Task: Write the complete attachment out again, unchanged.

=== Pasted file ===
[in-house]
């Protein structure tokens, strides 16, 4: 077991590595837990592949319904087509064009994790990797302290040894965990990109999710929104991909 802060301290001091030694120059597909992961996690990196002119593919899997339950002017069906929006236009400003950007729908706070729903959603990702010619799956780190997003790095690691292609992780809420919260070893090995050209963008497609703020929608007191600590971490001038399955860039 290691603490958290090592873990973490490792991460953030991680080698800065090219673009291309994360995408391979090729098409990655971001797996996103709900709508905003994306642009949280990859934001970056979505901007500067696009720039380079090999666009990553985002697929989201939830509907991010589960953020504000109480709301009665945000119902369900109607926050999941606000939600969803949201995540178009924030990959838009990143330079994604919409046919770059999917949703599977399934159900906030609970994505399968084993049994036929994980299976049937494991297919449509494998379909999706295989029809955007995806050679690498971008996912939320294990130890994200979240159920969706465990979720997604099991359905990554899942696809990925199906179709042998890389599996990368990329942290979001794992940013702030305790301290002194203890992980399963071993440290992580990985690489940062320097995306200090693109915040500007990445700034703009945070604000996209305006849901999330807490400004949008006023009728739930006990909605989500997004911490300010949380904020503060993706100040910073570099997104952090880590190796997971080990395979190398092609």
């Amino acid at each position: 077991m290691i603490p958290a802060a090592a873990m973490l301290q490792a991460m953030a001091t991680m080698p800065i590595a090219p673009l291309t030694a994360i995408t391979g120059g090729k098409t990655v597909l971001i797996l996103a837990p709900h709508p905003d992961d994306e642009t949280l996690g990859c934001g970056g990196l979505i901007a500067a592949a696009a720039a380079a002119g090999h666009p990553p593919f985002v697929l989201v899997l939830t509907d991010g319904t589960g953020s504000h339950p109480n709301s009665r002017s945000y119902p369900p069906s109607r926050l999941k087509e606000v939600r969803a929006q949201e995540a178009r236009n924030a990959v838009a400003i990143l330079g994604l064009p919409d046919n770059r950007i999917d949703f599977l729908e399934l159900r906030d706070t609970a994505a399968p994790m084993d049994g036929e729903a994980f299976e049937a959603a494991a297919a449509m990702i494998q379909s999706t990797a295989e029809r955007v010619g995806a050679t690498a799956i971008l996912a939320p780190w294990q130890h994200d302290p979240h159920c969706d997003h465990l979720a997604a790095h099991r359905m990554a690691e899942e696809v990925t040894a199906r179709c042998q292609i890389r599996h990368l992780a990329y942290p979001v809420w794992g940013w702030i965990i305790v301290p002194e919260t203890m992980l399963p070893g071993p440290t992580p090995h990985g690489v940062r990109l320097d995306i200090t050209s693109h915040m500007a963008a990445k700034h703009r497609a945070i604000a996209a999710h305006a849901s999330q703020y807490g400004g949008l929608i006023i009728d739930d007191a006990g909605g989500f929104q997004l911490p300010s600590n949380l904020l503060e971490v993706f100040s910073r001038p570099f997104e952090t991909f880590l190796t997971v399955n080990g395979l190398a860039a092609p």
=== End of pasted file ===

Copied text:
[in-house]
């Protein structure tokens, strides 16, 4: 077991590595837990592949319904087509064009994790990797302290040894965990990109999710929104991909 802060301290001091030694120059597909992961996690990196002119593919899997339950002017069906929006236009400003950007729908706070729903959603990702010619799956780190997003790095690691292609992780809420919260070893090995050209963008497609703020929608007191600590971490001038399955860039 290691603490958290090592873990973490490792991460953030991680080698800065090219673009291309994360995408391979090729098409990655971001797996996103709900709508905003994306642009949280990859934001970056979505901007500067696009720039380079090999666009990553985002697929989201939830509907991010589960953020504000109480709301009665945000119902369900109607926050999941606000939600969803949201995540178009924030990959838009990143330079994604919409046919770059999917949703599977399934159900906030609970994505399968084993049994036929994980299976049937494991297919449509494998379909999706295989029809955007995806050679690498971008996912939320294990130890994200979240159920969706465990979720997604099991359905990554899942696809990925199906179709042998890389599996990368990329942290979001794992940013702030305790301290002194203890992980399963071993440290992580990985690489940062320097995306200090693109915040500007990445700034703009945070604000996209305006849901999330807490400004949008006023009728739930006990909605989500997004911490300010949380904020503060993706100040910073570099997104952090880590190796997971080990395979190398092609």
């Amino acid at each position: 077991m290691i603490p958290a802060a090592a873990m973490l301290q490792a991460m953030a001091t991680m080698p800065i590595a090219p673009l291309t030694a994360i995408t391979g120059g090729k098409t990655v597909l971001i797996l996103a837990p709900h709508p905003d992961d994306e642009t949280l996690g990859c934001g970056g990196l979505i901007a500067a592949a696009a720039a380079a002119g090999h666009p990553p593919f985002v697929l989201v899997l939830t509907d991010g319904t589960g953020s504000h339950p109480n709301s009665r002017s945000y119902p369900p069906s109607r926050l999941k087509e606000v939600r969803a929006q949201e995540a178009r236009n924030a990959v838009a400003i990143l330079g994604l064009p919409d046919n770059r950007i999917d949703f599977l729908e399934l159900r906030d706070t609970a994505a399968p994790m084993d049994g036929e729903a994980f299976e049937a959603a494991a297919a449509m990702i494998q379909s999706t990797a295989e029809r955007v010619g995806a050679t690498a799956i971008l996912a939320p780190w294990q130890h994200d302290p979240h159920c969706d997003h465990l979720a997604a790095h099991r359905m990554a690691e899942e696809v990925t040894a199906r179709c042998q292609i890389r599996h990368l992780a990329y942290p979001v809420w794992g940013w702030i965990i305790v301290p002194e919260t203890m992980l399963p070893g071993p440290t992580p090995h990985g690489v940062r990109l320097d995306i200090t050209s693109h915040m500007a963008a990445k700034h703009r497609a945070i604000a996209a999710h305006a849901s999330q703020y807490g400004g949008l929608i006023i009728d739930d007191a006990g909605g989500f929104q997004l911490p300010s600590n949380l904020l503060e971490v993706f100040s910073r001038p570099f997104e952090t991909f880590l190796t997971v399955n080990g395979l190398a860039a092609p």